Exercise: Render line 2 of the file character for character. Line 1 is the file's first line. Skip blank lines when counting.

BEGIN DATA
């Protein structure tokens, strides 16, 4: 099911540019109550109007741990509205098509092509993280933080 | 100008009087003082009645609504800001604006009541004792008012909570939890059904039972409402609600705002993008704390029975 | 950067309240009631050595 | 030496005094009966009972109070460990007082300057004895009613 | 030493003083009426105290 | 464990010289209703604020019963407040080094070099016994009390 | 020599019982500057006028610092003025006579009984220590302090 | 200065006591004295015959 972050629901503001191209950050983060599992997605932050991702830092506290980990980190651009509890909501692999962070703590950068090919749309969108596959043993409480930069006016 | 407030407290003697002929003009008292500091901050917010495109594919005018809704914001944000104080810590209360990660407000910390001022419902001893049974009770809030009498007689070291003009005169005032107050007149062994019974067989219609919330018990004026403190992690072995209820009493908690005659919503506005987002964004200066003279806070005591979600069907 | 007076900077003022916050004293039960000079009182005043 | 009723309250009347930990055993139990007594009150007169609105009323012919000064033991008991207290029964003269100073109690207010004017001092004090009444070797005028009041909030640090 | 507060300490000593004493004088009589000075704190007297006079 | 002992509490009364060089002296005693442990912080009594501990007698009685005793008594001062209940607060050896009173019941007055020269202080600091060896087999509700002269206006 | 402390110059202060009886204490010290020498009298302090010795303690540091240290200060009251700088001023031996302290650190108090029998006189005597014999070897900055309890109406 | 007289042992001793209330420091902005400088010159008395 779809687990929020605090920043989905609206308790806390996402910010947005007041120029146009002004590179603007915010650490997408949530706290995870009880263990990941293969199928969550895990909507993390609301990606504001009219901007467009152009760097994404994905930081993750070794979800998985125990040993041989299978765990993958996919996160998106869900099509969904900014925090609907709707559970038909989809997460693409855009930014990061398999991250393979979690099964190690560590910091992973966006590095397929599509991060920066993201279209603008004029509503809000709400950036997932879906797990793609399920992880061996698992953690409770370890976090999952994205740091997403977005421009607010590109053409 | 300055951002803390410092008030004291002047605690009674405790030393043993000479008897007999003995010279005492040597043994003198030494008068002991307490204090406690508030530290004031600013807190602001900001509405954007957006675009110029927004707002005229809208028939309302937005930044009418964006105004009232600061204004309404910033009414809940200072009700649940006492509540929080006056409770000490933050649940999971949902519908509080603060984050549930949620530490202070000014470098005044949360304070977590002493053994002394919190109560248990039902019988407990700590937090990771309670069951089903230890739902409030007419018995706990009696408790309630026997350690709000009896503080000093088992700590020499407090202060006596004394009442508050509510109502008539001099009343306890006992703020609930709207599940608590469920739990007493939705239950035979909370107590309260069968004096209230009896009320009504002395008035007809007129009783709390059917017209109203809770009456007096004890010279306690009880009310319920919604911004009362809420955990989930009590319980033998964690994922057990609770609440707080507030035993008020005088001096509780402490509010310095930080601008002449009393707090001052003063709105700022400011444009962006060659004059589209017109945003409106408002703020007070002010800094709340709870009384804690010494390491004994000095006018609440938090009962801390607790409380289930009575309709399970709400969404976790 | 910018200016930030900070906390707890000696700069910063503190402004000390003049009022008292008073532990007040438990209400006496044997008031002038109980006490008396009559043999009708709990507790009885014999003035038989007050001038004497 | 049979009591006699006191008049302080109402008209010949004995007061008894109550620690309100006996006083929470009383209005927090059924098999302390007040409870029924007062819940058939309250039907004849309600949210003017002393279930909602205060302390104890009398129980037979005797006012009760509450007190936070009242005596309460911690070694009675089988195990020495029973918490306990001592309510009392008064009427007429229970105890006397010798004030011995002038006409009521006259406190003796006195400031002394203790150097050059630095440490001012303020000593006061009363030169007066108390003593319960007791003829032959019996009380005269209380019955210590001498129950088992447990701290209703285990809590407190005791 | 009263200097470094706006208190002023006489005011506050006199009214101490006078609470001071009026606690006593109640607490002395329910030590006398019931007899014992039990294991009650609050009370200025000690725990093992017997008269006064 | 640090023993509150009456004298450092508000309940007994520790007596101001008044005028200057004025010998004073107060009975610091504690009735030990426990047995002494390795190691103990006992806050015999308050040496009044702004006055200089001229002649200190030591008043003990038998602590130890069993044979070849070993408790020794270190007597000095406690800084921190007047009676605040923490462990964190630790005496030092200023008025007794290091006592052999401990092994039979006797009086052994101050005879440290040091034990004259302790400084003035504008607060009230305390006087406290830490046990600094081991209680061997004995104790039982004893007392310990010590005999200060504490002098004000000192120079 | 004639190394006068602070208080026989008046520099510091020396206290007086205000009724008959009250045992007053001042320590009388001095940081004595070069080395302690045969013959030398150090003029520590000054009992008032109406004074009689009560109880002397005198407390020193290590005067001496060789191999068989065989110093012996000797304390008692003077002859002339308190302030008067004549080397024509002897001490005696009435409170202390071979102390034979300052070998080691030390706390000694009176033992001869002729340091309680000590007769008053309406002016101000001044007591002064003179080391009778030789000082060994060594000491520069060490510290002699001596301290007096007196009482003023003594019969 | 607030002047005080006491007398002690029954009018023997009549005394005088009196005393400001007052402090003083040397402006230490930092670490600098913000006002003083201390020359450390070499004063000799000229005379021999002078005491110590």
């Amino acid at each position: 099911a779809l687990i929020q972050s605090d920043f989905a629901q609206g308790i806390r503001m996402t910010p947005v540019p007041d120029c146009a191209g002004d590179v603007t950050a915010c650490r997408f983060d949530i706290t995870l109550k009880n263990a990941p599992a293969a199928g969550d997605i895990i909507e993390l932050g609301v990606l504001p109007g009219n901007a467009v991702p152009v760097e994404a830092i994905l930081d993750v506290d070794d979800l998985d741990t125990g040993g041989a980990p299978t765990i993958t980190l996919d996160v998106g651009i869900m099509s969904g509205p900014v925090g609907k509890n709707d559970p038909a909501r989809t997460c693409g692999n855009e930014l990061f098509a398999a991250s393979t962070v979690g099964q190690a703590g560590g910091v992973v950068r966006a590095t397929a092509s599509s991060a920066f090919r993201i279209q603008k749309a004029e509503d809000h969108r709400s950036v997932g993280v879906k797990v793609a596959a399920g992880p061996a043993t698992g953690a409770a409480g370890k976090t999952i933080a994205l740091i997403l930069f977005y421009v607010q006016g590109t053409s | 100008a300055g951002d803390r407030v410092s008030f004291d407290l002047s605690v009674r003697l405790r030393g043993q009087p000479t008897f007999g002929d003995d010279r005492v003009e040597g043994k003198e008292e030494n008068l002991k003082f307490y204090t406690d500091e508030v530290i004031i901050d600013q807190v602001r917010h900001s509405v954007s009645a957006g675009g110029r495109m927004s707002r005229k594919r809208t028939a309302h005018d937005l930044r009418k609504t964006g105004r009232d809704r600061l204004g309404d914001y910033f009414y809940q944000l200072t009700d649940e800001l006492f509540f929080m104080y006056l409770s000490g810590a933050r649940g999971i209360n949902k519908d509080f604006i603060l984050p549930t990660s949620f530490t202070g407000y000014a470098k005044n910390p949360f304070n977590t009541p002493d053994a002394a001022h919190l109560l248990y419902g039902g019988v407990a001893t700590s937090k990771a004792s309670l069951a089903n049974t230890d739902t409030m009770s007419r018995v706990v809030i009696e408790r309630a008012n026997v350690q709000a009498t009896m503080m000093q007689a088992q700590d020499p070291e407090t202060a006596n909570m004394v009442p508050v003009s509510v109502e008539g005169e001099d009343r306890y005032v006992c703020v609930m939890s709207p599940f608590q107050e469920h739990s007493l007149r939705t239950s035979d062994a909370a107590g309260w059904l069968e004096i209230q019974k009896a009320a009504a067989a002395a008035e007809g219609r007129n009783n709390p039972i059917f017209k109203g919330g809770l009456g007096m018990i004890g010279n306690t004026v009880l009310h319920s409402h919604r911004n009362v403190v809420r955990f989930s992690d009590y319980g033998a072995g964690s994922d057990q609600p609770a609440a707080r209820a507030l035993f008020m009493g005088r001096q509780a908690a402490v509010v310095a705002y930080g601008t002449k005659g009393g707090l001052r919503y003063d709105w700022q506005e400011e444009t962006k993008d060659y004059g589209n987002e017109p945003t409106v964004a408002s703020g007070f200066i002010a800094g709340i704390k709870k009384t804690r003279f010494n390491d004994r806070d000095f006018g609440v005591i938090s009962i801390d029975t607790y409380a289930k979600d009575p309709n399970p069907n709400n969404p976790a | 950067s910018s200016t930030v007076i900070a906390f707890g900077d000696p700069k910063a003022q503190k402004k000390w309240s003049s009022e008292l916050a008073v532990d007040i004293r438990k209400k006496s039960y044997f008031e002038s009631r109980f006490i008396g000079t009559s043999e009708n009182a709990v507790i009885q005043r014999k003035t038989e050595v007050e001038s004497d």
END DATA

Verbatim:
């Amino acid at each position: 099911a779809l687990i929020q972050s605090d920043f989905a629901q609206g308790i806390r503001m996402t910010p947005v540019p007041d120029c146009a191209g002004d590179v603007t950050a915010c650490r997408f983060d949530i706290t995870l109550k009880n263990a990941p599992a293969a199928g969550d997605i895990i909507e993390l932050g609301v990606l504001p109007g009219n901007a467009v991702p152009v760097e994404a830092i994905l930081d993750v506290d070794d979800l998985d741990t125990g040993g041989a980990p299978t765990i993958t980190l996919d996160v998106g651009i869900m099509s969904g509205p900014v925090g609907k509890n709707d559970p038909a909501r989809t997460c693409g692999n855009e930014l990061f098509a398999a991250s393979t962070v979690g099964q190690a703590g560590g910091v992973v950068r966006a590095t397929a092509s599509s991060a920066f090919r993201i279209q603008k749309a004029e509503d809000h969108r709400s950036v997932g993280v879906k797990v793609a596959a399920g992880p061996a043993t698992g953690a409770a409480g370890k976090t999952i933080a994205l740091i997403l930069f977005y421009v607010q006016g590109t053409s | 100008a300055g951002d803390r407030v410092s008030f004291d407290l002047s605690v009674r003697l405790r030393g043993q009087p000479t008897f007999g002929d003995d010279r005492v003009e040597g043994k003198e008292e030494n008068l002991k003082f307490y204090t406690d500091e508030v530290i004031i901050d600013q807190v602001r917010h900001s509405v954007s009645a957006g675009g110029r495109m927004s707002r005229k594919r809208t028939a309302h005018d937005l930044r009418k609504t964006g105004r009232d809704r600061l204004g309404d914001y910033f009414y809940q944000l200072t009700d649940e800001l006492f509540f929080m104080y006056l409770s000490g810590a933050r649940g999971i209360n949902k519908d509080f604006i603060l984050p549930t990660s949620f530490t202070g407000y000014a470098k005044n910390p949360f304070n977590t009541p002493d053994a002394a001022h919190l109560l248990y419902g039902g019988v407990a001893t700590s937090k990771a004792s309670l069951a089903n049974t230890d739902t409030m009770s007419r018995v706990v809030i009696e408790r309630a008012n026997v350690q709000a009498t009896m503080m000093q007689a088992q700590d020499p070291e407090t202060a006596n909570m004394v009442p508050v003009s509510v109502e008539g005169e001099d009343r306890y005032v006992c703020v609930m939890s709207p599940f608590q107050e469920h739990s007493l007149r939705t239950s035979d062994a909370a107590g309260w059904l069968e004096i209230q019974k009896a009320a009504a067989a002395a008035e007809g219609r007129n009783n709390p039972i059917f017209k109203g919330g809770l009456g007096m018990i004890g010279n306690t004026v009880l009310h319920s409402h919604r911004n009362v403190v809420r955990f989930s992690d009590y319980g033998a072995g964690s994922d057990q609600p609770a609440a707080r209820a507030l035993f008020m009493g005088r001096q509780a908690a402490v509010v310095a705002y930080g601008t002449k005659g009393g707090l001052r919503y003063d709105w700022q506005e400011e444009t962006k993008d060659y004059g589209n987002e017109p945003t409106v964004a408002s703020g007070f200066i002010a800094g709340i704390k709870k009384t804690r003279f010494n390491d004994r806070d000095f006018g609440v005591i938090s009962i801390d029975t607790y409380a289930k979600d009575p309709n399970p069907n709400n969404p976790a | 950067s910018s200016t930030v007076i900070a906390f707890g900077d000696p700069k910063a003022q503190k402004k000390w309240s003049s009022e008292l916050a008073v532990d007040i004293r438990k209400k006496s039960y044997f008031e002038s009631r109980f006490i008396g000079t009559s043999e009708n009182a709990v507790i009885q005043r014999k003035t038989e050595v007050e001038s004497d």